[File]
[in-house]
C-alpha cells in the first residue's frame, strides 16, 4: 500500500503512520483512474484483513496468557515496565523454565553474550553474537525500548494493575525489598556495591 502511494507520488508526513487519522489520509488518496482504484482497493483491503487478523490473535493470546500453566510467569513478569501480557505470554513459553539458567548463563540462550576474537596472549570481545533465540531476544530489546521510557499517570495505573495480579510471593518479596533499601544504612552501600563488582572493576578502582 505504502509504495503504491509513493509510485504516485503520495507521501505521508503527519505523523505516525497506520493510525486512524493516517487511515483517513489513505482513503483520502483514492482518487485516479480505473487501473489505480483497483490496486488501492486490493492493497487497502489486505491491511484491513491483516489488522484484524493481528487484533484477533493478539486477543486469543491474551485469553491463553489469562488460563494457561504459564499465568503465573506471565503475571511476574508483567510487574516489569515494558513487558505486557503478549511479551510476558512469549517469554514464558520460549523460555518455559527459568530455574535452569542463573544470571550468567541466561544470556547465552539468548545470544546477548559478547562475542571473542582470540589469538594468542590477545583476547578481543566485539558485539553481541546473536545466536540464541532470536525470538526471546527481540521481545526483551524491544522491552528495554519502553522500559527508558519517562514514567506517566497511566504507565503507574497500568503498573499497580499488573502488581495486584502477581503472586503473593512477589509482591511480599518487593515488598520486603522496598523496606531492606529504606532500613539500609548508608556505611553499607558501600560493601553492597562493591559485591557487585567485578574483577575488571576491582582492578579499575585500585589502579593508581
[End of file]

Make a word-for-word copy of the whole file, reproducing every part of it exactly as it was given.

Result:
[in-house]
C-alpha cells in the first residue's frame, strides 16, 4: 500500500503512520483512474484483513496468557515496565523454565553474550553474537525500548494493575525489598556495591 502511494507520488508526513487519522489520509488518496482504484482497493483491503487478523490473535493470546500453566510467569513478569501480557505470554513459553539458567548463563540462550576474537596472549570481545533465540531476544530489546521510557499517570495505573495480579510471593518479596533499601544504612552501600563488582572493576578502582 505504502509504495503504491509513493509510485504516485503520495507521501505521508503527519505523523505516525497506520493510525486512524493516517487511515483517513489513505482513503483520502483514492482518487485516479480505473487501473489505480483497483490496486488501492486490493492493497487497502489486505491491511484491513491483516489488522484484524493481528487484533484477533493478539486477543486469543491474551485469553491463553489469562488460563494457561504459564499465568503465573506471565503475571511476574508483567510487574516489569515494558513487558505486557503478549511479551510476558512469549517469554514464558520460549523460555518455559527459568530455574535452569542463573544470571550468567541466561544470556547465552539468548545470544546477548559478547562475542571473542582470540589469538594468542590477545583476547578481543566485539558485539553481541546473536545466536540464541532470536525470538526471546527481540521481545526483551524491544522491552528495554519502553522500559527508558519517562514514567506517566497511566504507565503507574497500568503498573499497580499488573502488581495486584502477581503472586503473593512477589509482591511480599518487593515488598520486603522496598523496606531492606529504606532500613539500609548508608556505611553499607558501600560493601553492597562493591559485591557487585567485578574483577575488571576491582582492578579499575585500585589502579593508581